The taglines for Camp Death III in 2D!, to give it its full title, include “This Movie Is Stupid,” “Terror Has Two Dimensions!” and “Sometimes Terror Can’t Be Smelled.” The movie knows exactly what it is and wears its innate badness, to use a completely subjective term, on its sleeve. With pride. Annoyingly, for those who would wish to warn us off it, the flick is actually pretty good fun.
Ostensibly, Camp Death III is a piss-take of Friday The 13th Part III, which boasted AMAZING 3D technology that allowed the onscreen characters to poke the audience in the eye with the end of a broom and whatnot. As much as the tech was probably exciting back in the day, it didn’t actually add anything to the story (it robbed the movie of some much-needed tension, particularly during the sillier moments).
It makes sense, then, that this parody would dispense with the third dimension entirely. However, director Matt Frame and his 17(!) credited co-screenwriters somehow manage to include pretty much everything else one could imagine. There are explosions. There are lightsabers. There are villainous squirrels (via brilliant puppetry in one of two instances of its usage).
The plot, such as it is, concerns Camp Crystal Meph (see what they did there?), which is being reopened by a couple plucky counsellors and their perma-angry boss, for the process of rehabilitating the criminally insane. It’s a goofy setup that would make slightly more sense if everybody in the camp was a killer rather than a thinly-veiled take on a mentally ill person.
Still, when one of the best sight gags involves a counsellor in a wheelchair lying immobilised on the ground trying to get up while an introductory speech happens just a few feet away, such complaints seem redundant. This may be a Canadian movie, but it’s anything but polite. Camp Death III wants to offend, if only to prove that the Great White North isn’t filled with goody-two-shoes eh.
There is a killer on the loose, a kind of Jason-Michael hybrid who has a hockey mask more akin to Voorhees but a boiler suit more suited to Myers. He doesn’t have a signature weapon, instead using whatever is within arm’s reach — a toaster, at one point (“How can it toast so fast!?”) — to attack his victims.
The slasher element is kind of an afterthought, but the Chapter III tie-ins, when they do happen, are pretty clever. Still, considering how over the top everything else is, it would have been nice to see some gorier kills (with less of the dodgy CGI). The body count is relatively high, but aside from the toaster, I can’t think of one other memorable death, which is a real shame.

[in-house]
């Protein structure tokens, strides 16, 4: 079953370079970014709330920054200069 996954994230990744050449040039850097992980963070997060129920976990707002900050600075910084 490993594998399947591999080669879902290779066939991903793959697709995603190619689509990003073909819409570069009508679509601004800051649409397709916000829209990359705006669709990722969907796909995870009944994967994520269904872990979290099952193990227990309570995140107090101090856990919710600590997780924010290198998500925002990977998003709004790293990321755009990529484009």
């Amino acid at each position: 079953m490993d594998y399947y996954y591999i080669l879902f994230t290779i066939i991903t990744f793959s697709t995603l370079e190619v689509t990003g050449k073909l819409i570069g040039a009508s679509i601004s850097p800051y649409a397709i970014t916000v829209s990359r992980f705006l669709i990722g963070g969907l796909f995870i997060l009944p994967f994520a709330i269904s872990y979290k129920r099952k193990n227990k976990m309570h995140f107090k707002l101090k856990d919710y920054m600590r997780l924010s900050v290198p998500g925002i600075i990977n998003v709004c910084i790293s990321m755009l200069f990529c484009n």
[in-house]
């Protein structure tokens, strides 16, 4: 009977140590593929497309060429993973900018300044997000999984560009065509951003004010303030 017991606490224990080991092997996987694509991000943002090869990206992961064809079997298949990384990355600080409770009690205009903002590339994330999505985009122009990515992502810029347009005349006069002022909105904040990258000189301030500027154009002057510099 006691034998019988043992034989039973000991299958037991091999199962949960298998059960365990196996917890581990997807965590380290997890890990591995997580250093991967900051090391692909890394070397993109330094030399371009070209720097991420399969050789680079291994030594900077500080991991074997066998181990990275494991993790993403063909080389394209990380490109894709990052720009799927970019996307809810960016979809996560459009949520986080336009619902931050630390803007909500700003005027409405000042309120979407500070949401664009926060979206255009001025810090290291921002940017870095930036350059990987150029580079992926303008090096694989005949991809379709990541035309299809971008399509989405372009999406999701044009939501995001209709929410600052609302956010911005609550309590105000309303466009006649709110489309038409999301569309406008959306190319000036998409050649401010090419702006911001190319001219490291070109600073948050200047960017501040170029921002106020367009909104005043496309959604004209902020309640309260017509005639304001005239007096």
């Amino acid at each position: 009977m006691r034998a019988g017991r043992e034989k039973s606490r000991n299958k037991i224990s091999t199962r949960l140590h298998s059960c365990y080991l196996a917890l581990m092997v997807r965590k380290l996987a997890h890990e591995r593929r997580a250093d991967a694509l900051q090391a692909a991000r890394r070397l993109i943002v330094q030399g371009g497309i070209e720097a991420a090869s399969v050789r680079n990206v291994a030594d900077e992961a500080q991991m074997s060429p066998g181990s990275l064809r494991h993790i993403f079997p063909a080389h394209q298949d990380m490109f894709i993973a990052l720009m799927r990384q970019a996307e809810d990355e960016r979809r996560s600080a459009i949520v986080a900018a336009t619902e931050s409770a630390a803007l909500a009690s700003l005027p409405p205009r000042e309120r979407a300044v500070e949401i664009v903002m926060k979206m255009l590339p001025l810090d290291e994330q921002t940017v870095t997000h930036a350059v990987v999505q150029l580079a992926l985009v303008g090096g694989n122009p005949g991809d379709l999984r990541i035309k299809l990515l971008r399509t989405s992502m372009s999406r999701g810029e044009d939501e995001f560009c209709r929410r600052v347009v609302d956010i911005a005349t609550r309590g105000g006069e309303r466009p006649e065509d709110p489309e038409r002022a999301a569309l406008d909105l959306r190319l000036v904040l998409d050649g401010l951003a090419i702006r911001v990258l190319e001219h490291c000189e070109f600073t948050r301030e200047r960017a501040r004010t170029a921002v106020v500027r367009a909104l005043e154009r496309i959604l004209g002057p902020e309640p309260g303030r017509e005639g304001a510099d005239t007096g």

When the humour works, it really works. There’s a sense that the script is throwing absolutely everything at the wall in the hopes something, anything, sticks, so naturally there are a few laugh out loud moments — it’s the law of averages. In films like this, there’s the danger of feeling like the people making it were having more fun doing so than we are watching it, but there isn’t a drop of cynicism, or a suggestion of pat-on-the-back meta commentary, which is great.
The three leads; Dave Peniuk, Darren Andrichuk, and Angela Galanopoulos, are all terrific, particularly Peniuk as the perennially optimistic Todd, whose tussles with his uncle (a hilariously unhinged Andrichuk) are among the funniest moments in the film. His romance with Galanopoulos’ Rachel feels slightly underwritten, but the two have a natural, easy chemistry.
Elsewhere, it’s stock characters ahoy as a parade of stereotypes trundle by purely to fall victim to the killer’s knife, or lightsaber, or whatever (a comment on post-Halloween slashers’ reliance on one-note characters as human meat, perhaps?). An Irish character who I’m going to refer to as Spuds McGinty, due to his predilection for potatoes, is incredibly offensive and yet also often very funny.
I’m annoyed at myself for laughing at him playing the spoons while doing a jig because I know it’s a caricature and I should fight back against this attack on my people but even thinking about it now is making me chuckle. I’m sorry, everyone. Anyway, Spuds is the most well-developed of the rest of the characters, and yet I genuinely cannot remember his name, even while looking at the movie’s IMDb page.
That’s the kind of flick Camp Death III is: fun, dumb, and memorable for all the wrong reasons. It reminded me a bit of Pool Party Massacre or Kids Get Dead 2: The Kids Get Deader because it’s so low budget and scrappy that its very existence gives me hope for anyone out there with a camera, some buckets of fake blood, and a load of low-level actors willing to give up their time for a project that won’t crack the mainstream because it doesn’t need or even want to.
It’s offensive, it’s crude, and it makes little to no sense, but Camp Death III In 2D! is kind of impossible to hate. Maybe it’s the unstoppable spirit of Todd Boogjumper, maybe it’s those murderous puppet squirrels, or maybe it’s just because I’ve got a truly terrible sense of humour, but I did not hate this movie and I cannot, in good conscience, advise you to stay away from it.
WICKED RATING: (7/10)
Director(s): Matt Frame
Writer(s): Matt Frame, Chris Allen, Katherine Alpen, Darren Andrichuk, Léonie Armstrong, Shawn Bordoff, Emma Docker, Kyle Fines, Petar Gagic, Angela Galanopoulos, Deb Graf, Niall King, Dave Peniuk, Hans Potter, Nathan Robinson, Nikki Wallin, Starlise Waschuk, Molly Wilson
Stars: Dave Peniuk, Angela Galanopoulos, Darren Andrichuk, Emma Docker
Release date: TBC (currently on the festival circuit)
Studio/ Production Co: Frame Forty Films
Length: 82 minutes
Sub-Genre: Slasher, horror comedy